Singer Castle is an impressive granite bearing wall structure located on Dark Island in the St. Lawrence River in Upstate New York (St. Lawrence County). The 28-room castle was constructed in 1904 as a hunting retreat for the Frederic Bourne family. Frederic was the fifth CEO of the Singer Sewing Machine Company. The Scottish-inspired castle has been occupied continuously since its construction. A sun room and a master suite, added circa 1912, are supported on decorative pre-cast columns and arches.
The columns and arches supporting the addition were exhibiting a great deal of deterioration around the sun room. The cast stone was delaminating in sheets approximately two inches thick. These elements were suffering from extreme freeze-thaw damage due to the porosity of the cast stone. Since Singer Castle is open to the public, the owner wished to restore the facade in a manner matching the original design of the historic property. More importantly, the deterioration of these elements was threatening the structural integrity of the building.
A petrographic analysis was performed which described the cast stone as a “simple cement mortar mixed with a low water content that is crudely mixed and poorly consolidated.” This resulted in a cast stone that has a relatively high compressive strength but is extremely porous. This allows the cast stone to absorb large quantities of moisture. The cast stone does not contain air entrainment, which is typically used in exterior concrete to prevent freeze/thaw cracking and deterioration.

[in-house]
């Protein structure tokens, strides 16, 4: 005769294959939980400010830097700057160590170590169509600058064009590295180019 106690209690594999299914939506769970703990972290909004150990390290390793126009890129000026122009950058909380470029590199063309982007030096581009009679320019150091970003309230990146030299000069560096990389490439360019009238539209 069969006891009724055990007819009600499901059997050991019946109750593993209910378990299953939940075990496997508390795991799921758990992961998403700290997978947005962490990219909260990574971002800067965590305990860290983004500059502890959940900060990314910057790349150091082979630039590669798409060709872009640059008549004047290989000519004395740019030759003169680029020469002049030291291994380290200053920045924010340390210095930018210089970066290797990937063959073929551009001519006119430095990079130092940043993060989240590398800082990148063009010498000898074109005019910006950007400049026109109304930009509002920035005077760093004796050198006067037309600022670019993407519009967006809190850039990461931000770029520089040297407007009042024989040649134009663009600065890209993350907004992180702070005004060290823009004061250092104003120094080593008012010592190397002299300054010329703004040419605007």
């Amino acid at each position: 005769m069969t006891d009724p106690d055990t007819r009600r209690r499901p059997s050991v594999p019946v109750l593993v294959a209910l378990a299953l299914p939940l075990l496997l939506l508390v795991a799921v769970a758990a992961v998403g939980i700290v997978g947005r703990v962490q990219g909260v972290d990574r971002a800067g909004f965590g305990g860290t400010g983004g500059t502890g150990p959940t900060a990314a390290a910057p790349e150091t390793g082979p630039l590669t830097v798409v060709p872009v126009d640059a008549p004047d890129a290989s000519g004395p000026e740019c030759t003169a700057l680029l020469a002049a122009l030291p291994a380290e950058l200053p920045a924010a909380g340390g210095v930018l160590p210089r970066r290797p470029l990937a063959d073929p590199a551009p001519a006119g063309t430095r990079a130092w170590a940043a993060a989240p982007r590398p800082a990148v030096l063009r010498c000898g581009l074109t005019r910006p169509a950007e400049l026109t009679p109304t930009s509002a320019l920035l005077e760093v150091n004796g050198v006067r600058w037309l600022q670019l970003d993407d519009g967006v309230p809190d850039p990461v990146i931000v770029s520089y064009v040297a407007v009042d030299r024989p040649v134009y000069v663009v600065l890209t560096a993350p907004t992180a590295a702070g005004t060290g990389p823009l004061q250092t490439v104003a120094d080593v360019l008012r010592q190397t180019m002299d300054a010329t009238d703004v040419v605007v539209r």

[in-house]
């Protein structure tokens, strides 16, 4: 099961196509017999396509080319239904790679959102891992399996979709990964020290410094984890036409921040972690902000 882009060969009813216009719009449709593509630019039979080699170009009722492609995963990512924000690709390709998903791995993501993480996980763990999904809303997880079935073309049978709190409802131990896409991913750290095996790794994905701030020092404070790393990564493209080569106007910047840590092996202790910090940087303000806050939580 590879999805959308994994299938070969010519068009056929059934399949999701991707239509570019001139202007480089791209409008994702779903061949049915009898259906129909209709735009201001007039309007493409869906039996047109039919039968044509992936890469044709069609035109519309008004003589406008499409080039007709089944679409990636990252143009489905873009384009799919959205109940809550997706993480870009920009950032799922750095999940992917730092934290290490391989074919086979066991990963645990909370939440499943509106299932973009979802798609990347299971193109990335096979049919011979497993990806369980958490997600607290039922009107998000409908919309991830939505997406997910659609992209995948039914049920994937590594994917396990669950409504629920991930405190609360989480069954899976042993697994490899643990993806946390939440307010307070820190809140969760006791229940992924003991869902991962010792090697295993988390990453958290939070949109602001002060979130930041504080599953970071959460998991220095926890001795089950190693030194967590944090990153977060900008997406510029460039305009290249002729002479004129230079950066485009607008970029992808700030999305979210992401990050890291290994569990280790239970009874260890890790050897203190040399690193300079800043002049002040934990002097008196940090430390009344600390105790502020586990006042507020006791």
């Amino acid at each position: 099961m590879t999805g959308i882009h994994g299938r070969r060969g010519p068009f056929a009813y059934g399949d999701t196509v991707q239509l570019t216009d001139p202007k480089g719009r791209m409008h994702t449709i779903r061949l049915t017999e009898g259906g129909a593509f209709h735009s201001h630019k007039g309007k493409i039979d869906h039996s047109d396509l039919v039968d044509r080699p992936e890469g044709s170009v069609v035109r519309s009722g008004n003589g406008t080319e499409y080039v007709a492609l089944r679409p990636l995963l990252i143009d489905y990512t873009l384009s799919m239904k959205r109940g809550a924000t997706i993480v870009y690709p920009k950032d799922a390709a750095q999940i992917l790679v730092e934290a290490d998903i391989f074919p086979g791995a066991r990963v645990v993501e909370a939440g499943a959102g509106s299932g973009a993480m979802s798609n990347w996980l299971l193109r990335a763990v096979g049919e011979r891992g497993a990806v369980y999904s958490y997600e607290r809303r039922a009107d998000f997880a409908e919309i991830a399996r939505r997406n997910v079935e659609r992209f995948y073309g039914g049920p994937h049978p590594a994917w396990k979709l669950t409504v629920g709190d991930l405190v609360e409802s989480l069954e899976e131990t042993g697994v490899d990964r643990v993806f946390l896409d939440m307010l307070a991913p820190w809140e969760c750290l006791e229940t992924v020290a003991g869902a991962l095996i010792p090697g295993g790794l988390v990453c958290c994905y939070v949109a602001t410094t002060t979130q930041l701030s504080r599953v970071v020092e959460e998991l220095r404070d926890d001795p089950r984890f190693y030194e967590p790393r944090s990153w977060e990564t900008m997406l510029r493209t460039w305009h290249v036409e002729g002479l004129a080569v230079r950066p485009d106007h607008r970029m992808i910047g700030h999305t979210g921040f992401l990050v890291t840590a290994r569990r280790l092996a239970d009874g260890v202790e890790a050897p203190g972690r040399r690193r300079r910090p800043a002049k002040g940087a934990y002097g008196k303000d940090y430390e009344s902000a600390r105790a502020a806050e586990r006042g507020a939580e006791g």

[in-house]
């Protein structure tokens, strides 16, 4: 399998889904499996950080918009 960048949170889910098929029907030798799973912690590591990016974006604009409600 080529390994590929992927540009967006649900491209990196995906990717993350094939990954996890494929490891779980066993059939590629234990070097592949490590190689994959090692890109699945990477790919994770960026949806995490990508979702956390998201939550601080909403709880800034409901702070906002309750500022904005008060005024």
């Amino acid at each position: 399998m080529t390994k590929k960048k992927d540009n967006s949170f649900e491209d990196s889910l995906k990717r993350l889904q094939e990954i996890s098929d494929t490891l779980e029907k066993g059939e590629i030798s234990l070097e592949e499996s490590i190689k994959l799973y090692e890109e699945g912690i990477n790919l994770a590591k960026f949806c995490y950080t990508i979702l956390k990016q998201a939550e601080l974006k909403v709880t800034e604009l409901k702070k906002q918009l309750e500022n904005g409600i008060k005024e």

Based on the petrographic analysis, any patching of the cast stone would be in jeopardy of failure due to the continued freeze/thaw damage of the inner cast stone. It was not realistic to assume that any patching or method of waterproofing would eliminate moisture intrusion into the cast stone. Experience has shown that waterproof coatings eventually fail and accelerate deterioration by trapping the moisture that penetrates the material.
Thus the cast stone elements at Singer Castle had to be replaced. A high-quality, natural limestone, together with standard Type N mortar, were used. The means and methods for the removal and installation were up to the contractor. It was not an easy task due to the need to shore the structure above to allow removal and replacement of the arches. This was made more difficult because the peak of the arches were close to the second floor structure. The manpower, equipment, and materials had to be transported across the river to the work site. The concept of restoration was simple, but the approach proved to be more complex.
An ingenious method of shoring and supporting the masonry above the arch was developed by the contractor, working closely with Jay Saylor, P.E., of Herrick-Saylor Engineers in Pittsford, New York. A tree-like mechanism, with supporting branches, shored the adjacent pieces of the arches. Thus the vertical load was temporarily removed from those pieces and transferred to the support. This allowed the masons to remove and replace the damaged cast stone while protecting both the interior and the exterior of the building from damage.